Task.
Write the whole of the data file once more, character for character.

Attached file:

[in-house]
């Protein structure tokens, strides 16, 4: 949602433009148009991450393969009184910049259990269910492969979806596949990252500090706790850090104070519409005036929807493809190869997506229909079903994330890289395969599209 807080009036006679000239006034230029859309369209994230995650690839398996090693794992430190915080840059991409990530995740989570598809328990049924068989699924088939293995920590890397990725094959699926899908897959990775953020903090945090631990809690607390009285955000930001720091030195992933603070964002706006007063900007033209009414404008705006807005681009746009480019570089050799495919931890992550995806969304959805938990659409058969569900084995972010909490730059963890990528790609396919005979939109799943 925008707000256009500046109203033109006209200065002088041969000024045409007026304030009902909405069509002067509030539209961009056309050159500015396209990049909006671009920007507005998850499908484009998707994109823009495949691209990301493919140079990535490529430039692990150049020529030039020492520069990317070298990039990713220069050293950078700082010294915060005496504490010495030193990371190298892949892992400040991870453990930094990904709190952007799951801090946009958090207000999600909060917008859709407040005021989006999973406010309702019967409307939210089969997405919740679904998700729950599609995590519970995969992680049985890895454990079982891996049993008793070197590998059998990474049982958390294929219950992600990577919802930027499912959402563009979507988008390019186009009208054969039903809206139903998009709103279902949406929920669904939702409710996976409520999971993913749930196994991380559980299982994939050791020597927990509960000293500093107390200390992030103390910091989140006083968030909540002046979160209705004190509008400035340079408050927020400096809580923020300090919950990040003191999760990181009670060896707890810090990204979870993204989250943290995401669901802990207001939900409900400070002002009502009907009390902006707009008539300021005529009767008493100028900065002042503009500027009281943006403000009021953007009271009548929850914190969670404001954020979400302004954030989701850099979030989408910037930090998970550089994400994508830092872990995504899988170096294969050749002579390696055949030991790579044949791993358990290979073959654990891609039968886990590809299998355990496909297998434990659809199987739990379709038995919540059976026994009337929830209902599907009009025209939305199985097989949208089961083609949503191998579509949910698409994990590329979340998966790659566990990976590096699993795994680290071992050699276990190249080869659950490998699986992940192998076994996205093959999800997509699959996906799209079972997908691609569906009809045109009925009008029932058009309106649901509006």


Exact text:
[in-house]
């Protein structure tokens, strides 16, 4: 949602433009148009991450393969009184910049259990269910492969979806596949990252500090706790850090104070519409005036929807493809190869997506229909079903994330890289395969599209 807080009036006679000239006034230029859309369209994230995650690839398996090693794992430190915080840059991409990530995740989570598809328990049924068989699924088939293995920590890397990725094959699926899908897959990775953020903090945090631990809690607390009285955000930001720091030195992933603070964002706006007063900007033209009414404008705006807005681009746009480019570089050799495919931890992550995806969304959805938990659409058969569900084995972010909490730059963890990528790609396919005979939109799943 925008707000256009500046109203033109006209200065002088041969000024045409007026304030009902909405069509002067509030539209961009056309050159500015396209990049909006671009920007507005998850499908484009998707994109823009495949691209990301493919140079990535490529430039692990150049020529030039020492520069990317070298990039990713220069050293950078700082010294915060005496504490010495030193990371190298892949892992400040991870453990930094990904709190952007799951801090946009958090207000999600909060917008859709407040005021989006999973406010309702019967409307939210089969997405919740679904998700729950599609995590519970995969992680049985890895454990079982891996049993008793070197590998059998990474049982958390294929219950992600990577919802930027499912959402563009979507988008390019186009009208054969039903809206139903998009709103279902949406929920669904939702409710996976409520999971993913749930196994991380559980299982994939050791020597927990509960000293500093107390200390992030103390910091989140006083968030909540002046979160209705004190509008400035340079408050927020400096809580923020300090919950990040003191999760990181009670060896707890810090990204979870993204989250943290995401669901802990207001939900409900400070002002009502009907009390902006707009008539300021005529009767008493100028900065002042503009500027009281943006403000009021953007009271009548929850914190969670404001954020979400302004954030989701850099979030989408910037930090998970550089994400994508830092872990995504899988170096294969050749002579390696055949030991790579044949791993358990290979073959654990891609039968886990590809299998355990496909297998434990659809199987739990379709038995919540059976026994009337929830209902599907009009025209939305199985097989949208089961083609949503191998579509949910698409994990590329979340998966790659566990990976590096699993795994680290071992050699276990190249080869659950490998699986992940192998076994996205093959999800997509699959996906799209079972997908691609569906009809045109009925009008029932058009309106649901509006």